You may have heard of “dangling participles,” but knowing that you should avoid those doesn’t much help if you’re not sure what a participle is to begin with. So here’s a quick guide:
A participle is basically a verb that works as an adjective. In other words, it looks like a verb, but modifies a noun.
Present participles end in “-ing”: a screaming line drive, a winning team
Past participles usually end in “-ed”: a dropped ball, a grilled hot dog
But participles for irregular verbs have other forms: The shortstop backed up the ball overthrown at third.
Participles can be part of a whole phrase: Butler, sliding into home face-first, got dirt all over his uniform.
They may occur with auxiliary verbs: Having smashed the ball over the left-field fence, Rodriguez hustled around the bases.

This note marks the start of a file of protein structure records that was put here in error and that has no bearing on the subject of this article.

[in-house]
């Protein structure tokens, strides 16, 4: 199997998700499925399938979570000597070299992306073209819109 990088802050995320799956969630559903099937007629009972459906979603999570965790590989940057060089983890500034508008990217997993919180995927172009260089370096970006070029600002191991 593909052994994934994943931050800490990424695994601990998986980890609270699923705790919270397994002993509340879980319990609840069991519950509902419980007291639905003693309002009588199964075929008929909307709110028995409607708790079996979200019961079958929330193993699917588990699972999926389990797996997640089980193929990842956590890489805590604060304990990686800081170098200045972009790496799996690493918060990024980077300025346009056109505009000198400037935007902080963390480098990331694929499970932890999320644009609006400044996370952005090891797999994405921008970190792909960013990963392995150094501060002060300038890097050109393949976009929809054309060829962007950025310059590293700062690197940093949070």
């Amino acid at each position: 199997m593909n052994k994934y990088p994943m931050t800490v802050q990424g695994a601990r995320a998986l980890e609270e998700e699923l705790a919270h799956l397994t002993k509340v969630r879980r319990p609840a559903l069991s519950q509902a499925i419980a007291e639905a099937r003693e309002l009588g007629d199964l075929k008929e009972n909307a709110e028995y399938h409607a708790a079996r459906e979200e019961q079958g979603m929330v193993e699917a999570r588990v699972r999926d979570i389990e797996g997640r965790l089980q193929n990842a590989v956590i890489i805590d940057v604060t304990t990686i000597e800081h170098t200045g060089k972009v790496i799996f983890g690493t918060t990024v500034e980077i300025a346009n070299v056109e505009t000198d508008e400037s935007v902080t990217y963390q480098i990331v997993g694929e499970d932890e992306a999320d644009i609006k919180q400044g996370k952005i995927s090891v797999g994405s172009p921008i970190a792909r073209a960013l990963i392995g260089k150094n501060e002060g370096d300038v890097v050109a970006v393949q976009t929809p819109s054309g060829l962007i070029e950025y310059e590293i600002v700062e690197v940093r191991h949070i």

Participles “dangle” when they are not next to the noun they are intended to modify. Sometimes the meaning of the sentence is clear anyway, but other times the sentence winds up a muddle:
Hurling strikes all night long, the leadoff batter in the eighth walked.
Here, it’s not the batter who was hurling strikes, it’s the pitcher. But the way this sentence is put together, the participial phrase is modifying “batter.”
Since joining the Royals as a rookie, they have turned their record around.
Here, we assume a player did the joining, not the team, but “they” is what’s being modified.
The way to avoid danglers is to make sure that whatever the participle refers to is the subject of the main clause. Usually this will be the first noun in the main clause.